Sure, we love our rum-and-ting here in Jamaica, but we can’t deny our devotion for another island staple: Rum Punch. (Don’t even ask us to pick a favorite.) Can you even imagine a languid beach day in paradise without a cold glass of spiced punch?
Every island has a variation, but the classic West Indies recipe has been passed on by generation after generation with a rhyme. “One of sour, two of sweet, three of strong, four of weak.”
One of sour – Lime
Two of sweet – Sugar
Three of strong – Jamaican rum
Four of weak – Water or ice
You will find different punches throughout Jamaica. At Three Dives Jerk Centre in Negril, the Caribbean cocktail is a pink hue similar to a blooming honeysuckle flower, and tastes almost like fruit punch—but is definitely not fruit punch! While at Pantrepant Farm, the fabled rum punch is the color of a honeydew melon and is made from a recipe that only few are privy to. (It’s Chris Blackwell’s secret recipe!) And, yet there’s that something that no matter if you’re drinking a Jamaican rum punch on beach in Ochi or at a bar in New York City, it tastes familiar. It tastes like Jamaica.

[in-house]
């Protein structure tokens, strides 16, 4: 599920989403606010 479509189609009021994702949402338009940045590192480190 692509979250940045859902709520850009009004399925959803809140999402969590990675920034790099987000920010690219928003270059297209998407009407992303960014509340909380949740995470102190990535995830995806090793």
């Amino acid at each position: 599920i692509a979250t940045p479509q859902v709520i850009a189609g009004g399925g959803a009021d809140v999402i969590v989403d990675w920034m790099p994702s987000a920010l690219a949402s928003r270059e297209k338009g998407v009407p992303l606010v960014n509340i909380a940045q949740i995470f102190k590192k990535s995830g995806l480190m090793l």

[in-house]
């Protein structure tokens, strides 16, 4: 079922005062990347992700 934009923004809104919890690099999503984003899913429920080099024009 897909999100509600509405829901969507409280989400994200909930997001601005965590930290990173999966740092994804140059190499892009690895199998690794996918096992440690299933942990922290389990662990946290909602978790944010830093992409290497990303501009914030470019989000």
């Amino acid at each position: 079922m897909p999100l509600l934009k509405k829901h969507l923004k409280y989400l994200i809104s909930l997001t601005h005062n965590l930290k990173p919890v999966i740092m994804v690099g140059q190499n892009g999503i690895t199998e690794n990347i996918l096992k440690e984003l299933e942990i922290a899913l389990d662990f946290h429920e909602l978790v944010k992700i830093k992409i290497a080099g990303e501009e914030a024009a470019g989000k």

So, today we’re off to experience a taste of Jamaica…in New York City.
The Make-It-Yourself Rum Punch at Miss Lily’s 7A Cafe
“When you think of Jamaica, you think of rum punch.” —Jermaine Holliway, Manager, Miss Lily’s 7A Cafe